Last week I got emailed a very exciting travel itinerary, and realised that I’m going to Antarctica next week. It shouldn’t be a surprise, having been planned for months, but it’s only just started to sink in.
I’ve been thinking about the science we’re going to be doing in detail, but I hadn’t given much thought to the practical things (like: how am I going to fit my whole life into a 23 kg bag? How many pairs of socks do I need? How much space are my boxing gloves going to take up? Who’s going to water my plants?).
One thing I have been thinking about though, is how amazing an opportunity this is. I’m so incredibly excited to see the environment I’ve been studying during my PhD, and which has captured my imagination for almost as long as I can remember.
Antarctica is a land of extremes. It is the driest, coldest, windiest and most remote continent on Earth. It is also critical for regulating Earth’s current and future climate. That’s why I, and many other scientists at BAS, are interested in collecting data there.
I am going South to help with the ORCHESTRA campaign, which aims to understand the role of the ocean in regulating the climate. As atmospheric scientists, my team are especially interested in the exchange of energy between the atmosphere and ocean, particularly in the lowest layer of the atmosphere, called the ‘boundary layer’.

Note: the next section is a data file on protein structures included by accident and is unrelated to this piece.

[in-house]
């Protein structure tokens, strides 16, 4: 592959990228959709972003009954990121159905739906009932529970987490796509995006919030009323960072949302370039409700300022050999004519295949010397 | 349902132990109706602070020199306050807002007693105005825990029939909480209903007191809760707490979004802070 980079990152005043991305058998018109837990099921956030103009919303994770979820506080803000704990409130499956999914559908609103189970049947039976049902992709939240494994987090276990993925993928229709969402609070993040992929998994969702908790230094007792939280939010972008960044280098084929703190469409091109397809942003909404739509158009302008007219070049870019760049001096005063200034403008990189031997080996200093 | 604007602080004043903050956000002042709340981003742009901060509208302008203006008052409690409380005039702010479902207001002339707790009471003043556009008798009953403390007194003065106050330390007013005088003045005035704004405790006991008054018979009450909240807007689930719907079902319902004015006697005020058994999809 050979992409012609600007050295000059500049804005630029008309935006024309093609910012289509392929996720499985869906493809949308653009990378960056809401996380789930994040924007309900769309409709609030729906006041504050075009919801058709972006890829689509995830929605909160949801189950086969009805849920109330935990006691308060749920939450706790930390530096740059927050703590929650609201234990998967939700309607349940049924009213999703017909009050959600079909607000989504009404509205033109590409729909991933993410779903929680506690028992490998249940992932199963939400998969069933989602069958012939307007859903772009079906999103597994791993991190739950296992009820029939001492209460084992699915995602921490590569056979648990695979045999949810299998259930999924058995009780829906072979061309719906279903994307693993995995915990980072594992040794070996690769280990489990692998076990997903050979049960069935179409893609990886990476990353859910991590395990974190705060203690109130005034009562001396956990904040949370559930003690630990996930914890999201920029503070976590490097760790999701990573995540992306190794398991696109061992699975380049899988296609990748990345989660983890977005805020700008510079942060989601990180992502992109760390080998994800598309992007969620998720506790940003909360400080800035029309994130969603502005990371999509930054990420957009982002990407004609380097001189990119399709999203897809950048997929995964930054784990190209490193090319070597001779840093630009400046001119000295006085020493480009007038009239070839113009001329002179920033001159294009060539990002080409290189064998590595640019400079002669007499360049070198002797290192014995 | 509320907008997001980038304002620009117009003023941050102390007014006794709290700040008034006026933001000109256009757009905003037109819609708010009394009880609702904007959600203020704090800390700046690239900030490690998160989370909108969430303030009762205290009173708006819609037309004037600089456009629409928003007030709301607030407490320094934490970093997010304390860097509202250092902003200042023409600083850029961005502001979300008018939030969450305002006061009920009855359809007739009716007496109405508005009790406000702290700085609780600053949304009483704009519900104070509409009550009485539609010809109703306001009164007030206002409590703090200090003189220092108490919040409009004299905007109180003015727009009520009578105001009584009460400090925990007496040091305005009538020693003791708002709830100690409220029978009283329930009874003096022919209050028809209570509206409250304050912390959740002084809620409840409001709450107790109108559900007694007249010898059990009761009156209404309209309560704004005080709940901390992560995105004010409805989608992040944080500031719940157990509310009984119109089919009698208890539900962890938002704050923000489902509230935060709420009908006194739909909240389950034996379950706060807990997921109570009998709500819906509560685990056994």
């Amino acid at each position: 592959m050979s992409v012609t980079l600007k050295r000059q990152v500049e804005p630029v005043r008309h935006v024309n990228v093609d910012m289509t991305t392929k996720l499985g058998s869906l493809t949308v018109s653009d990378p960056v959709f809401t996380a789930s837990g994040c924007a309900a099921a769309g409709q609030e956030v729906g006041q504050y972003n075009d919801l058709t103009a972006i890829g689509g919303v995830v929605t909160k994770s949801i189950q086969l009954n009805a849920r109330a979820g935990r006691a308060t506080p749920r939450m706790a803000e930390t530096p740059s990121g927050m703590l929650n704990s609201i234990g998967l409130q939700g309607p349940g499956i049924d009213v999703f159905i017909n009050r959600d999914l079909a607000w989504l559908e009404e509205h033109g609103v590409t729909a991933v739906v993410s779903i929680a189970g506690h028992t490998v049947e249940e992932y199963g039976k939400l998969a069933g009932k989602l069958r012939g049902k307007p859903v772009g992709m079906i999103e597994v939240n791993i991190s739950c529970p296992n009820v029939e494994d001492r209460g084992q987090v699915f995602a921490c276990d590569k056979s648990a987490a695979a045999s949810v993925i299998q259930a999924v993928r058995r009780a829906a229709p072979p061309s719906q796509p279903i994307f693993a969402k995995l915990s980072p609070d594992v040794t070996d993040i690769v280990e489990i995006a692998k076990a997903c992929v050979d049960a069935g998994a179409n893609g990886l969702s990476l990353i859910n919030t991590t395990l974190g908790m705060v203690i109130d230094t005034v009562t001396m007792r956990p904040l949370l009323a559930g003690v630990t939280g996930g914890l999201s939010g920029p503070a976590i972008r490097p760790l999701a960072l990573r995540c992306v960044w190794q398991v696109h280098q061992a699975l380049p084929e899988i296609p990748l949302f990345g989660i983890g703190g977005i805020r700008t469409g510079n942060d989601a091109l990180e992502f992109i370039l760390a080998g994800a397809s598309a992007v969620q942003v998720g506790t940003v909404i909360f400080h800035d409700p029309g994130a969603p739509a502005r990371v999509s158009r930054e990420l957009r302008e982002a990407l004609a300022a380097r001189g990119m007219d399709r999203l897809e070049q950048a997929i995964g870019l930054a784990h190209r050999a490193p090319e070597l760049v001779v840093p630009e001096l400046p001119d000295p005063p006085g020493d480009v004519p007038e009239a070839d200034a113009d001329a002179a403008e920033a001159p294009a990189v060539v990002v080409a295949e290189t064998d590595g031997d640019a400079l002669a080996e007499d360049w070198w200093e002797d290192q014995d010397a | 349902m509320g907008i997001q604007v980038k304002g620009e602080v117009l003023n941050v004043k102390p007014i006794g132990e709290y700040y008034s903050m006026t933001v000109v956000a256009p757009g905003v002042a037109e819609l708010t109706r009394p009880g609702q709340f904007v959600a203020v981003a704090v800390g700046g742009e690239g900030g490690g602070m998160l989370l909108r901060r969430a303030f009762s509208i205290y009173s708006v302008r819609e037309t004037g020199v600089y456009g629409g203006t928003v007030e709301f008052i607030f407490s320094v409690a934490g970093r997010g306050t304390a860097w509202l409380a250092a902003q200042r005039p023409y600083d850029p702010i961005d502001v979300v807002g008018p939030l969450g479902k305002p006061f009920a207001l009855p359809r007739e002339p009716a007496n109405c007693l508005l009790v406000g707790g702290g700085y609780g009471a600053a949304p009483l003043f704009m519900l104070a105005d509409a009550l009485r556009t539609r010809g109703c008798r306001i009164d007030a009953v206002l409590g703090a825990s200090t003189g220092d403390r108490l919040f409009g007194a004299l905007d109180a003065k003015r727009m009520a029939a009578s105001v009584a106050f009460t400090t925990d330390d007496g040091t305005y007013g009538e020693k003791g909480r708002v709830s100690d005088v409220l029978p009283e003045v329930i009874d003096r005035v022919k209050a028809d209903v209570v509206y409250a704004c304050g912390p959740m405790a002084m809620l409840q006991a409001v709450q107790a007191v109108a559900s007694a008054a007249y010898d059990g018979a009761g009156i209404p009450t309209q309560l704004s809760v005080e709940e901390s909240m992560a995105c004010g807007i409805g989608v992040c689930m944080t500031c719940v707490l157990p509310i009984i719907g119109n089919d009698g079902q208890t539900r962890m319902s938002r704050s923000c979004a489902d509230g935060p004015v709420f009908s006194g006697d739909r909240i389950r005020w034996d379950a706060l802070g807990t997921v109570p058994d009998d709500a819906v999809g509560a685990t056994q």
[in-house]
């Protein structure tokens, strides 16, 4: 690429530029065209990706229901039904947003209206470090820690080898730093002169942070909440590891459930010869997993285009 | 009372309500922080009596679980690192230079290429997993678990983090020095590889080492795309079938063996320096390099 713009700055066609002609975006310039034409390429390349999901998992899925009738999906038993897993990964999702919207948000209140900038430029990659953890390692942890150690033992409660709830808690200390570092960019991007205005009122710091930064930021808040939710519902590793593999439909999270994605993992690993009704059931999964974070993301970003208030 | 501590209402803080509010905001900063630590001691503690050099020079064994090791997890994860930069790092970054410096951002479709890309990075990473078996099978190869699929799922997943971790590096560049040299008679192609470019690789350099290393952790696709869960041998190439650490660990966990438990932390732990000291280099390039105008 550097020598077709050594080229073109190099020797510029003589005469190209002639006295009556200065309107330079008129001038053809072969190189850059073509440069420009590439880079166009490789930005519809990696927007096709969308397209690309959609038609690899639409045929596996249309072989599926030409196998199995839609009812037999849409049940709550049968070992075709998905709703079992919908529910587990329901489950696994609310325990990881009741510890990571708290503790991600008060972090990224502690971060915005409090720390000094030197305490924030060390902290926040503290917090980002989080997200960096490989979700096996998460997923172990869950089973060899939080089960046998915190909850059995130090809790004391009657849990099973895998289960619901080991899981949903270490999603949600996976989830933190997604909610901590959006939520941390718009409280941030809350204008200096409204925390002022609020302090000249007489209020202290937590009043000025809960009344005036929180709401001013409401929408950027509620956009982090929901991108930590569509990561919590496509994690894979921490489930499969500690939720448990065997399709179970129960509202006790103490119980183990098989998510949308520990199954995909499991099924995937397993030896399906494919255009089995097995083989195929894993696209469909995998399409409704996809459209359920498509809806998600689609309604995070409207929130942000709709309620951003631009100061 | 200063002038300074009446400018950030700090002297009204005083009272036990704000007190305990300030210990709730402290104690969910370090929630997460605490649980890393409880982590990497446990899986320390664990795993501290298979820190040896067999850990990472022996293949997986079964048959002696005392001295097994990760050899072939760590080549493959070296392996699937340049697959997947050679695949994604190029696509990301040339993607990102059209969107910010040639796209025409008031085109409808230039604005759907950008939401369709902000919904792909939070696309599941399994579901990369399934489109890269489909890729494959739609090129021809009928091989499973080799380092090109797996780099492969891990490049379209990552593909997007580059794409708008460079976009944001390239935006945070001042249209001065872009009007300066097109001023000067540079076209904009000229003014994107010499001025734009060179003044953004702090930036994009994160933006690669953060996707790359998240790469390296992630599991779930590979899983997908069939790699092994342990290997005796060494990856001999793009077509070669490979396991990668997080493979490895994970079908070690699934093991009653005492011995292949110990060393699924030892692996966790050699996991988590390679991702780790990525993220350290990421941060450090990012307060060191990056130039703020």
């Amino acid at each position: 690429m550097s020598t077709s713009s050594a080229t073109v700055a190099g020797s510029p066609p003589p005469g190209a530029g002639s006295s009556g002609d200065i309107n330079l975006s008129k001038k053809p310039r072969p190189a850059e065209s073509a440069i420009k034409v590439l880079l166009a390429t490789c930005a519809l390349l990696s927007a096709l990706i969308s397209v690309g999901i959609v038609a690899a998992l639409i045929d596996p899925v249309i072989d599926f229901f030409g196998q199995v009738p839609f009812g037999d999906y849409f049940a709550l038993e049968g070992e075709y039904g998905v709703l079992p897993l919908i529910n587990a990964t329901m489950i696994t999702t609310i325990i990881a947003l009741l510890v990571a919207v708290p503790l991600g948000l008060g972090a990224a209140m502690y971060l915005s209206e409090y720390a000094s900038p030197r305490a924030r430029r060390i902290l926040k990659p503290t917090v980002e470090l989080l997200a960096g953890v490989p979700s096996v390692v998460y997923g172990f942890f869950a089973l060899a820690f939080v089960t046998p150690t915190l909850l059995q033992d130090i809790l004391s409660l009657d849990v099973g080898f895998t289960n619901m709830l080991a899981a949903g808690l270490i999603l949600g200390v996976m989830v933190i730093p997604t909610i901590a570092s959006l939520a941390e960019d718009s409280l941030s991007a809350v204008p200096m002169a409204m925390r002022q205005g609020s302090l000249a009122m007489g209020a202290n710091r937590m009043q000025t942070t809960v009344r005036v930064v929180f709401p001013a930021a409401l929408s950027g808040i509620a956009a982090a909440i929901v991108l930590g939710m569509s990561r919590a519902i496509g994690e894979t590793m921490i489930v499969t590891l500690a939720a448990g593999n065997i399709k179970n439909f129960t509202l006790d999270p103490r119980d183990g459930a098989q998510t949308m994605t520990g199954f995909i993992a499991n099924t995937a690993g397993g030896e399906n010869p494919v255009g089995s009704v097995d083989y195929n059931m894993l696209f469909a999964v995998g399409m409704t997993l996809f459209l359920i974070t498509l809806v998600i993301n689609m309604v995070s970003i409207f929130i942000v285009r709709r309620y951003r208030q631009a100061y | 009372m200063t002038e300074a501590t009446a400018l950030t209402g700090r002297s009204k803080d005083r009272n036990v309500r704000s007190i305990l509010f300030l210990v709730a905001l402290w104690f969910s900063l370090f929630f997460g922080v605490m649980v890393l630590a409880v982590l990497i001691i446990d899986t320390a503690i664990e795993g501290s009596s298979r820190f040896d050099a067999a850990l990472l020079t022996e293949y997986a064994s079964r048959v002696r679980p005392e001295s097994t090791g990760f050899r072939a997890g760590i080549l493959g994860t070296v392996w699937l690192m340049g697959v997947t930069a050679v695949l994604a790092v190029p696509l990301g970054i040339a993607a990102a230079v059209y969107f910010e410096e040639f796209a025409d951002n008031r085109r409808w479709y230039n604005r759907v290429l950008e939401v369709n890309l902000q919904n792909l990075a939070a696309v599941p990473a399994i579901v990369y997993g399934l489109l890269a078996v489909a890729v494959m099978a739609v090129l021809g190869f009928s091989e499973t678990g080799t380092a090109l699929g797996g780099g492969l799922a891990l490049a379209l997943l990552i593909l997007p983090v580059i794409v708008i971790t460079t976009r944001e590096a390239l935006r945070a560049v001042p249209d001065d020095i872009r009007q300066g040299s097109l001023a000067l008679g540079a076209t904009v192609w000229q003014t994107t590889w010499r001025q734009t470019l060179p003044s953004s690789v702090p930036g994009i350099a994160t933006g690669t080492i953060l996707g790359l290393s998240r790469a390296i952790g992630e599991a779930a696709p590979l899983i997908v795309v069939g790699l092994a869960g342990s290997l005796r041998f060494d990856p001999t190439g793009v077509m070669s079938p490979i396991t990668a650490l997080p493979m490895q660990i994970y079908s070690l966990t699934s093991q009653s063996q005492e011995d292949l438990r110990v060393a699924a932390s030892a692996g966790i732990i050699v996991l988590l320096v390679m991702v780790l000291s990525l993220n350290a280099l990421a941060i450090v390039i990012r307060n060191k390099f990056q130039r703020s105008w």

To understand this, we’ll be flying on MASIN, BAS’s meteorological aircraft, kitted out with all manner of instruments to measure lots of atmospheric characteristics – temperature, pressure, humidity, winds, radiation – you name it, we’ll measure it.
This field season, we’re going to be flying out of Rothera research base on the Antarctic Peninsula. Some of the flights will be over the western side of the peninsula, while some will be over the east, in the Weddell Sea. The idea is that we will be able to coordinate with scientists on board the RRS James Clark Ross, one of BAS’s research vessels. She will be deploying ocean gliders which collect data in the sea, as well as taking direct measurements as she steams along.
If we can fly over the ship, our measurements will be complementary. We will be able to determine how much energy is going in and out of the surface of the ocean using observations from above and below the surface. This will be vital for understanding the processes that are occurring in the Southern Ocean and the seas around Antarctica, which are very poorly understood. With luck, we’ll come back with data that will improve our knowledge of this fascinating region.
Watch this space for more blog posts and videos of what we’re up to at the bottom of the world.